H&H Trailer's Airbagged Business Card

Dan Ward
Mar 8, 2005
Photographers: Dan Ward
Heavy-duty trucks have been at the forefront of the OEM automotive market for many years. Doing duty on farms, pulling heavy trailers, and being used and abused to get the job done has typically been the role of heavy-duty pickups.
The Chevrolet dualie has been a staple in the use-it-and-abuse-it category of truck ownership for many years. While many of Chevrolet's six-wheeled workhorses have wound up in the hands of folks like Uncle Jessie from the Dukes of Hazzard over the last several years, quite a few of them have been swooped up by custom truck enthusiasts, laid out over big wheels, and splashed with elaborate paint schemes. Dualie trucks have certain characteristics that separate them from their 1/2-ton brethren. Wide rear fenders, heavy-duty suspension, dual rear wheels, and an excess of exterior lighting are the features that set dualies apart from other trucks on the road. A dualie has sort of a big-rig feel to it, and nothing can match the feeling of driving a 1-ton crew cab down the highway. In addition to looking cool going down the road, dualies have typically been used for towing. Whether it's a boat, desert toy, street rod, or drag car, dualies have been a key ingredient in motorsports since their introduction. Yanking top fuelers to the line, hot-rod water rockets to the ramp, and dirt-slinging sandrails to the dunes, dualies have the guts to haul it all. The folks at H&H Trailer in Clarinda, Iowa, specialize in building custom open and enclosed trailers to cater to several different types of hobbyists, and when the company began dreaming up a wild custom pickup to serve as a business promotional tool to grace its booth at the 2003 SEMA Show, a dualie was the only way to go.
Brothers Calvin, Curtis, and Craig Hull brought H&H Trailer to life back in 1993. The brothers' original manufacturing plant was located in Braddyville, Iowa, where the company started manufacturing flatbed and utility-style trailers, with the first unit rolling off the assembly line on December 31, 1993. That particular trailer was the start of a thriving business that has expanded to include enclosed cargo trailers. H&H's current offerings include more than 250 different trailer models with more than 175 options. The range of production at H&H includes building custom trailers ranging in size from a single motorcycle trailer to a 52-foot-long car carrier. After 11 years in business, H&H has expanded to five different production facilities and currently has more than 300 dealers throughout the United States and Canada. With a business experiencing this kind of success, a good marketing plan was a must to keep orders coming, and part of that plan for 2003 was to build a wild custom truck wearing the H&H logo to serve as a business promotional tool and rolling business card.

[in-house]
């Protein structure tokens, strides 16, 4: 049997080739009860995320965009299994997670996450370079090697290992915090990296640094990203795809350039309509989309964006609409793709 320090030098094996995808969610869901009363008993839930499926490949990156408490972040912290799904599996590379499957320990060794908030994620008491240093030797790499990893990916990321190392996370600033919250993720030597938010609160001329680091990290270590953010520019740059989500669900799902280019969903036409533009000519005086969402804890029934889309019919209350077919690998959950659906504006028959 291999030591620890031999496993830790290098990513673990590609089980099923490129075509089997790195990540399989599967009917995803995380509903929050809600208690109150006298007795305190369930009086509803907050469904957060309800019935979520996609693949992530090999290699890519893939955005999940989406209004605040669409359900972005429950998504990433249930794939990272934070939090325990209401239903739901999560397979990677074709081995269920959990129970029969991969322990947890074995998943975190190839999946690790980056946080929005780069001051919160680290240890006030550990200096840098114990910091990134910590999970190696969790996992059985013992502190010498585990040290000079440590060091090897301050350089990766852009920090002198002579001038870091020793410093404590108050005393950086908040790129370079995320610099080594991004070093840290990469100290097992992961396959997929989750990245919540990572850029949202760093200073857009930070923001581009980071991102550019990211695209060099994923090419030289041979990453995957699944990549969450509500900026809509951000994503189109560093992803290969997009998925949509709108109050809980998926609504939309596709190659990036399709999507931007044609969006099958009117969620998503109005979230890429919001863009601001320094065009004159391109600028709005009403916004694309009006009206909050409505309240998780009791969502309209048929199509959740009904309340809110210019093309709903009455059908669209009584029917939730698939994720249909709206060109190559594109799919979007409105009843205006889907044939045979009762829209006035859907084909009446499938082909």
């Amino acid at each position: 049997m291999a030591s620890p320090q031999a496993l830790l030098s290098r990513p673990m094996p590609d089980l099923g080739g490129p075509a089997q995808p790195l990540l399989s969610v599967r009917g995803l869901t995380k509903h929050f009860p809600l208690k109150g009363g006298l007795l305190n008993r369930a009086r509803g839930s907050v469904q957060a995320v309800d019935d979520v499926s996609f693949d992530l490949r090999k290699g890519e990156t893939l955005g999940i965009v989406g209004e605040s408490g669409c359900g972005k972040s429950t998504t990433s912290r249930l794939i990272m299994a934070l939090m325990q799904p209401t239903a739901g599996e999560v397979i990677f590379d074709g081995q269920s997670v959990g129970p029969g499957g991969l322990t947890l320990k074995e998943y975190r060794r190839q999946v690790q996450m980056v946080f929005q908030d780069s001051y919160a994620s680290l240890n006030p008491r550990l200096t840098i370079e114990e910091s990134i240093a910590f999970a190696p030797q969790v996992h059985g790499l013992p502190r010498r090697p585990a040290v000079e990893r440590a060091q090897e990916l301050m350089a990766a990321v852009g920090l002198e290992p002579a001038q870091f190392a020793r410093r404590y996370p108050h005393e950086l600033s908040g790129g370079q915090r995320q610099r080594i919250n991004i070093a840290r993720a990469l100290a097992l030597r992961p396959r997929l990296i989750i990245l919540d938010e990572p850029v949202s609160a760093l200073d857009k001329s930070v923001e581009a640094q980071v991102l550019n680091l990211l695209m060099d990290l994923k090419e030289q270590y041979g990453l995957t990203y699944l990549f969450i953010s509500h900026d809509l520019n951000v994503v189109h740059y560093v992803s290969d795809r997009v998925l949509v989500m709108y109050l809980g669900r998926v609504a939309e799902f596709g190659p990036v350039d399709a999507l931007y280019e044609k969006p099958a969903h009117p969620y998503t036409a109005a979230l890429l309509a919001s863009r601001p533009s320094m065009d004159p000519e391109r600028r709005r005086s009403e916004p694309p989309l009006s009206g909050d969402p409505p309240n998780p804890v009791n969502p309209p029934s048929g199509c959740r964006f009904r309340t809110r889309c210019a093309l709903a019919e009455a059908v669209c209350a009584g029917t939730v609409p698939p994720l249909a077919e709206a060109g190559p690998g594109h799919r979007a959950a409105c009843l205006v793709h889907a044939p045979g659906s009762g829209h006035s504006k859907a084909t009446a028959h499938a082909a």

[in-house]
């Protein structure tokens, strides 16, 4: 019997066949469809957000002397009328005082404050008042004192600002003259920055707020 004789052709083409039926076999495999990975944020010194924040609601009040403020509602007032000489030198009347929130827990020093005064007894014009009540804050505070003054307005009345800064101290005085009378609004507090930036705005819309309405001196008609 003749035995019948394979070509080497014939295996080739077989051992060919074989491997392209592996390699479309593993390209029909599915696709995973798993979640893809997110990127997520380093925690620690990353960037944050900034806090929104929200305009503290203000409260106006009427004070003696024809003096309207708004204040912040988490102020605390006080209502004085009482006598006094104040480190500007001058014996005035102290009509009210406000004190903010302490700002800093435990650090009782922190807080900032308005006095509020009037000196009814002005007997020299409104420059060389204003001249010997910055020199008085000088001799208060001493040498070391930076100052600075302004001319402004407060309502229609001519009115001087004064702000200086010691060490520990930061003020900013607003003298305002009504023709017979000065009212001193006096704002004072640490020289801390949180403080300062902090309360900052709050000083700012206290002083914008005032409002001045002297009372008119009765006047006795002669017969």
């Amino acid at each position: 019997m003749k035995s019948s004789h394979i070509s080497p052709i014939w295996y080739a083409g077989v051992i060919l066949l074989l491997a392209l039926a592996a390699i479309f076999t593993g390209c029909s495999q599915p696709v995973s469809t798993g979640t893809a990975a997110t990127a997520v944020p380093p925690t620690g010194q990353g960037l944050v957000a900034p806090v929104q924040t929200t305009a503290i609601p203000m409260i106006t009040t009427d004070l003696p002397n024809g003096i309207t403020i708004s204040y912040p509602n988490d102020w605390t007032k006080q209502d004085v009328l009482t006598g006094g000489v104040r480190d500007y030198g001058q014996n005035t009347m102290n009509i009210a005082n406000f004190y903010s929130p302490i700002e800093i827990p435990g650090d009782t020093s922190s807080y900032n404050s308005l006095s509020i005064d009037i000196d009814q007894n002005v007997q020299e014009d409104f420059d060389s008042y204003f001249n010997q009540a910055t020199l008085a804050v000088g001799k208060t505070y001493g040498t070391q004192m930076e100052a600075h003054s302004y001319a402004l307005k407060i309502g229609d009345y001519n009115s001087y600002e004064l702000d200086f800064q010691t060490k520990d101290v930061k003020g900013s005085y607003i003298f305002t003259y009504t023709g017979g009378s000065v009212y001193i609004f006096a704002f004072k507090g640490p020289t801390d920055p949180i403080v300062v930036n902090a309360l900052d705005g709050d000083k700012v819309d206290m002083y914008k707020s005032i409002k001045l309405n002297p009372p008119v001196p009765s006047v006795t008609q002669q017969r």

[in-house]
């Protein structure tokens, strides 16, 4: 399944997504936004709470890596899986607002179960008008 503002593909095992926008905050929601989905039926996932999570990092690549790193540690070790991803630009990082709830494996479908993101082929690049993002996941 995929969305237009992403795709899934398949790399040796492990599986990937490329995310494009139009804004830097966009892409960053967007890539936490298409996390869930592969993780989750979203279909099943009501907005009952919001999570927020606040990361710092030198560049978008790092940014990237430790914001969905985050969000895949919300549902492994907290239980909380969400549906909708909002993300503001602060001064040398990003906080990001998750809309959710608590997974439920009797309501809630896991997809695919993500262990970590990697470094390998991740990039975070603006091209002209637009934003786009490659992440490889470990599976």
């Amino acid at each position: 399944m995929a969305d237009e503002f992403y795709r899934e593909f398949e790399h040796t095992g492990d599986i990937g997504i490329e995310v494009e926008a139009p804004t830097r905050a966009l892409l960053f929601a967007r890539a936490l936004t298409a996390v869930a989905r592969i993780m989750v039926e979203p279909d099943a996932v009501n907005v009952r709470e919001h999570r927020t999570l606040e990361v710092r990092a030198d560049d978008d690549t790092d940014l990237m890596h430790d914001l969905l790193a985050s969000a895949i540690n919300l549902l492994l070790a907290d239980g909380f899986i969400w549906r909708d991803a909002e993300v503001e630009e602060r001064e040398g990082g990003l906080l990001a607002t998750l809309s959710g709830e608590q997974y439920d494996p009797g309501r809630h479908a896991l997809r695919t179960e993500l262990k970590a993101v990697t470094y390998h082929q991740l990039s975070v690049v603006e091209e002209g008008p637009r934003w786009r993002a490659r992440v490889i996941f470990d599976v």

Beginning with an '03 GMC C3500 HD dualie, the crew at H&H got rolling on a plan to hammer the truck to the ground, modify the body and brighten it up with color, and give the factory 6.6L turbodiesel an extra kick. To nudge the project into high gear, the truck was delivered to Super Stripes Customs in Henderson, Nevada, where shop owner Mike Martin and his team of expert metal-shapers and fabricators worked steadily to get this land yacht on the ground and coated with color.
Constructing a cutting-edge custom show truck requires nailing the stance.
A truck's stance gives it the mandatory attitude and edge, while also setting the stage for the entire project. In order to get Cadually -- the name given to the truck --planted on the ground and looking mean, the adjustable suspension professionals at Air Ride Technologies provided one of their bolt-on air-ride kits for this popular platform. Up front, Super Stripes installed a set of Air Ride Technologies Shockwaves with the company's patented Strong Arms tubular upper and lower control arms. Moving to the rear, the dualie fenders were dropped in the dirt using an Air Ride Technologies Air Bar four-link assembly complete with Firestone air bellows for quick lift and drop motions. Plumbing for the adjustable suspension system was handled by an Air Ride Technologies four-way Pro Ride compressor system.